Sunday, June 23, 2013

Learning More About Reflexology And Gout

What Is Gout?

Gout is an acute form of arthritis that occurs in joints and their surrounding tendons, characterized by the sudden onset of severe pain or tenderness in an affected joint. Initially it will affect just one joint, and the joint of choice is the metatarsalphalangeal joint of the foot. Other areas that may be affected include the knee, ankle, foot, hand, wrist and even fingers. The first symptom is usually acute pain. As time goes on, the affected joints become inflamed, red, swollen, hot and extremely sensitive to the touch, and in some cases there is fever or chills. Frequent attacks of gout over a long period of time can lead to joint damage.

Gout appears when you have increased levels of uric acid crystals in the blood, tissues and urine. Uric acid is the end product of the metabolism of a class of chemicals known as purines. In people with gout, the body does not produce enough of the digestive enzyme uricase, which oxidizes relatively insoluble uric acid into a higher soluble compound. As a result, uric acid accumulates in the blood and tissues, and ultimately crystallizes. About 70% of people who suffer from Gout produce too much uric acid, and 30% cannot properly eliminate it from their bodies, and about 25% have a family history of gout. The crystals cut through the synovial fluid sacks surrounding the joints, releasing the synovial fluid, and leaving the joint unprotected.

Because uric acid is a byproduct of certain foods, gout is closely related to diet. It also may be inherited or brought on by crash dieting, drinking, certain medications, overeating, stress, surgery or joint injury.
Between 1 and 2% of the western world is said to suffer with gout. It typically affects men between the ages of 40 and 50, but occasionally can occur in younger men. About 90% of the people who suffer from gout are men. Women are usually protected because of female hormones, and tend mostly to develop gout after menopause.   
Acute gout attack may last a few days or weeks. The symptoms seem to disappear until the next attack. After a number of acute gout attack, symptoms of chronic gout may develop.  The joint affected by chronic gout may degenerate, or become deformed, eventually losing the ability to move.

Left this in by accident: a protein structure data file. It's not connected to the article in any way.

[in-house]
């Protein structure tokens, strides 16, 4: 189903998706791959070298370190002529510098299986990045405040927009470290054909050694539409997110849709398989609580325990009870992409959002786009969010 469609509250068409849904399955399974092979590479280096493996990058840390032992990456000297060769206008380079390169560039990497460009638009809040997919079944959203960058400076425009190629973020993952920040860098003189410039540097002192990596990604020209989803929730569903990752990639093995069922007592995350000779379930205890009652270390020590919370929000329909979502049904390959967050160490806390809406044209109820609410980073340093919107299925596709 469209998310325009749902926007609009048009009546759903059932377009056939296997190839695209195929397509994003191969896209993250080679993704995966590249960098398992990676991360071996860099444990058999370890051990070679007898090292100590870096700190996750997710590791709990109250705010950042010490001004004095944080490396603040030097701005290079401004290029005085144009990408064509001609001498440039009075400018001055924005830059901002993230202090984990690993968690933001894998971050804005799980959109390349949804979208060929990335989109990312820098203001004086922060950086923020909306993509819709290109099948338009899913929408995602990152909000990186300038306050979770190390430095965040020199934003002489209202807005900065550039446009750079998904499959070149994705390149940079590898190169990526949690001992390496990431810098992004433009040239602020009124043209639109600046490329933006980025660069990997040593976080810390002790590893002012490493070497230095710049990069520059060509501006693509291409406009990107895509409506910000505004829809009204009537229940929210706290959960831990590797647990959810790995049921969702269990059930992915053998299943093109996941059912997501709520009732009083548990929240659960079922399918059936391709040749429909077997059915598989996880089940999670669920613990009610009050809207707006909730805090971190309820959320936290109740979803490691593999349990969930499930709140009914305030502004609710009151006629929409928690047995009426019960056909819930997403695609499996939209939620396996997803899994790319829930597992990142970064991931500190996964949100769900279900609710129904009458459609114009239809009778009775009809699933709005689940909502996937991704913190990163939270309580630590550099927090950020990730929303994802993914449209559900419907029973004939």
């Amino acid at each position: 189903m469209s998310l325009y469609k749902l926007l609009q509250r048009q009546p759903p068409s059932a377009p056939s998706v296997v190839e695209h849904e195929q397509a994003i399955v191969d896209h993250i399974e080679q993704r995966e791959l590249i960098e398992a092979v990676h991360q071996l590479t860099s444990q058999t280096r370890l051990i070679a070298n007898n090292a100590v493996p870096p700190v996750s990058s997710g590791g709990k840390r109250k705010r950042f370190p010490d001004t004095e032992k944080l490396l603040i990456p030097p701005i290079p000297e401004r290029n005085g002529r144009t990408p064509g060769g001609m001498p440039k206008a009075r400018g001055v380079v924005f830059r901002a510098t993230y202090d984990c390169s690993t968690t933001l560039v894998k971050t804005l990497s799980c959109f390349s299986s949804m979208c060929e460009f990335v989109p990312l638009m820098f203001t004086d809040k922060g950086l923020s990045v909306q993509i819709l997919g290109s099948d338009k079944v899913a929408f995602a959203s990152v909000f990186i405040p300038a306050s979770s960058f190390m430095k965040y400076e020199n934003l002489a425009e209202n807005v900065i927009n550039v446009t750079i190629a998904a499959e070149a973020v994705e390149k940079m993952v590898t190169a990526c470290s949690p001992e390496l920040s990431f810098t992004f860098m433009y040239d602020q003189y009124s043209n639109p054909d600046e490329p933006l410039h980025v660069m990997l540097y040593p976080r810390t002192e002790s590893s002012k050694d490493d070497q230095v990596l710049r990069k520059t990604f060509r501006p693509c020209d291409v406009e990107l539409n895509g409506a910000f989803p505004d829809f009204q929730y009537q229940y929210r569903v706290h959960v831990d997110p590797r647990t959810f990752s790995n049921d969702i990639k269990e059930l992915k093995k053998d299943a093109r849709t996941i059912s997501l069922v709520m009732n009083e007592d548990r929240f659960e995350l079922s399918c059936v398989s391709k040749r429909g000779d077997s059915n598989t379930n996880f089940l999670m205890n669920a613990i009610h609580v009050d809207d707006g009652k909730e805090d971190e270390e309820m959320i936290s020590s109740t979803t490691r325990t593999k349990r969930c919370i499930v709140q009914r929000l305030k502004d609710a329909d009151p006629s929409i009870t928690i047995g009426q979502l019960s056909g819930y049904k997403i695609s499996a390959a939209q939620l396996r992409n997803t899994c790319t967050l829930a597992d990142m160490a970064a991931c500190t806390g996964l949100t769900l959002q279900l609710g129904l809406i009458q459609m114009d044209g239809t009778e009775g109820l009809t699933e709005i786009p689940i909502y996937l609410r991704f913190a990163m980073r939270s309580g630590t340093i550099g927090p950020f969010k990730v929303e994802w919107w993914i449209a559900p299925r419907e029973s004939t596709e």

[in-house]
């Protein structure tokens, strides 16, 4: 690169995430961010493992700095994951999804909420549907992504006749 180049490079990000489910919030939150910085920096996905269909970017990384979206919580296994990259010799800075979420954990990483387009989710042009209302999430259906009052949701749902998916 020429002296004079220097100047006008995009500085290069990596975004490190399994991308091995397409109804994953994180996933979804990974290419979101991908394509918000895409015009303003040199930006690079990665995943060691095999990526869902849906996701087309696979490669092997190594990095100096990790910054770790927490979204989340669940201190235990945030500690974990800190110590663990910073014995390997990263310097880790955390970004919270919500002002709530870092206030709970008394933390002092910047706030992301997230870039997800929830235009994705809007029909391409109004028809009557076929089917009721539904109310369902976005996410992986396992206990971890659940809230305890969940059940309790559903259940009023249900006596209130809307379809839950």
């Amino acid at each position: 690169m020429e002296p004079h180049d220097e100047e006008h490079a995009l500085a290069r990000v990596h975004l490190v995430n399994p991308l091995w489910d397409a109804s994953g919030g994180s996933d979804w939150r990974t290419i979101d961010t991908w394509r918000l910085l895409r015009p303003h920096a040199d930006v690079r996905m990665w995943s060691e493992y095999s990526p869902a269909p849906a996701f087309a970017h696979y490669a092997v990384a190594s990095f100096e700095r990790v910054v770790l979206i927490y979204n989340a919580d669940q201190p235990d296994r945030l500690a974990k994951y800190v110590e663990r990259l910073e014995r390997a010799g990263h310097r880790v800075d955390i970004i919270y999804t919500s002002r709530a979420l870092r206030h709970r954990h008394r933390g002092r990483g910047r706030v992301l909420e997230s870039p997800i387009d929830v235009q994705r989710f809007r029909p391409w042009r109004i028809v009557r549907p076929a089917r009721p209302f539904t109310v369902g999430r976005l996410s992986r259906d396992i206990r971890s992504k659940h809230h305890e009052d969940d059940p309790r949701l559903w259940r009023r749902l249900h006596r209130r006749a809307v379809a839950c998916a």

What To Do

There are a number of factors that can precipitate hyperuricaemia ( a level of uric acid in the blood that is abnormally high)  and the resulting painful, recurrent gouty attacks on the joints; and much that can be done to prevent and manage an existing diagnosis. Whilst it is possible to have hyperuricaemia without the presence of gouty arthritis, it is rare. The body will make every attempt
to push toxins externally, away from the body’s core. In the absence of gout, hyperuricaemia may manifest as kidney stones and “tophi” (superficial, painless nodules that result in deformity, if left untreated).

A dedicated multi-factorial approach is necessary to overcome gout. Doctors recommend an avoidance of alcohol, fructose-laden foods and obesity. Exercise, vitamin C, and moderate consumption of coffee and dairy products are known to decrease the risk of insulin resistance and subsequent attacks of gout. Restoring a healthy digestive tract through dietary changes and the use of herbs designed to keep urates soluble provide big benefits to sufferers. During an attack, soaking the foot in a warm epsom salt bath, followed by icing of the joint for 10 to 20 minutes, three times a day is suggested. People have also found relief by using Young Living therapeutic grade essential oils such as:

• A few drops each of Frankincense, Basil, Geranium and Peppermint to the painful area. After application cover with a hot towel compress. Repeat 2-3 times daily.

• Other oils combinations recommended with the same procedure. Lemongrass and Wintergreen or single oils Basil or Peppermint.

Since gout attacks occur more at night, when the body’s temperature has dropped and is tired, sufferers might also want to look at their sleep habits. Get plenty of regular sleep; go to bed before you’re exhausted and keep the body warm.

Reflexology’s Role

Reflexology can decrease the pain associated with inflammation, support the taxed adrenal glands, help to flush the body of excess uric acid crystals and relax a hyper-stimulated body fighting an attack.
Please note that reflexology will assist in the recovery of gout. It is not a substitute for the lifestyle changes necessary to overcome this painful condition.

 Find out more about Reflexology by going to my web page or call me for an appointment to feel the amazing experience of Wholistic Reflexology - 907 317 1331

The medical information provided here is an information resource only, and is not to be used or relied on for any diagnostic or treatment purposes. This information is not intended to be patient education, does not create any patient-physician relationship, and should not be used as a substitute for professional diagnosis and treatment.
Please consult your health care provider before making any healthcare decisions or for guidance about a specific medical condition.